The coal to the new powerstation will come from the Grootgeluk coal mine, which has to double it production (read more)
Three hours before the program was broadcast The Globe’s journalist Johan Bergendoeff came to the Ångström Laboratory to make a recording on coal in South Africa. In total the recording became a segment of 4 minutes and 14 seconds and it has been given its own page at The Globe’s website.
The headline became “How long will the coal last?” and the summary text is:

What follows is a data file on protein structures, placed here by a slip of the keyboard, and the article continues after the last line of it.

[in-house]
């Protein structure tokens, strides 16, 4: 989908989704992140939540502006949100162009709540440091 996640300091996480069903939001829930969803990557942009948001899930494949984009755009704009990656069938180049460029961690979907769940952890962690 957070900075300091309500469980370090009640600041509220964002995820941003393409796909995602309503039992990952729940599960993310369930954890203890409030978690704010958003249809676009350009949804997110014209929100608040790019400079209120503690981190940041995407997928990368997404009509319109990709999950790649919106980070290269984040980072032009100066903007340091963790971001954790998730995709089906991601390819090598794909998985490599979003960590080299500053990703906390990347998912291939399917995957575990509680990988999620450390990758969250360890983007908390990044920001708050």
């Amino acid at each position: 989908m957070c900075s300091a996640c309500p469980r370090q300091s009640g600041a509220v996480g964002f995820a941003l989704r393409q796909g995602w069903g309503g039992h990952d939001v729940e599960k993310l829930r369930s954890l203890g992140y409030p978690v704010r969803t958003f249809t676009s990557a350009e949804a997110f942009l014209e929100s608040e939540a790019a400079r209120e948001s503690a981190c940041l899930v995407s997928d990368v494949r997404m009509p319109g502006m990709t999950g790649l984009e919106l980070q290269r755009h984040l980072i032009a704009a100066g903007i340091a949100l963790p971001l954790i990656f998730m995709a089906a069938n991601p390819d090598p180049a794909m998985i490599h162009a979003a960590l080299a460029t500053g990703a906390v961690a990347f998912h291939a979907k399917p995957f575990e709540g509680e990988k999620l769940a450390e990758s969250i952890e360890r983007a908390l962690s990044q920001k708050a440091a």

Physics professor Kjell Aleklett and his research group at Uppsala University have been very productive in recent years and have published 15 studies in rapid tact in various scientific journals [Publications by Uppsala Global Energy Systems Group, Uppsala University, Sweden]. Their research concerns how much mineable coal, oil and natural gas is left in the world and their numbers are not as alarming as the latest report from the UN’s climate panel the IPCC. On the other hand, their numbers mean that there is little time left to find alternative energy sources since they consider that the peak of oil production, so-called “Peak Oil”, will happen this year. [Comment from Kjell Aleklett: More exactly, we said that Peak Oil already occurred in 2008 or will happen in a few years if production in Iraq gets moving – see the article “Peak of the Oil Age”]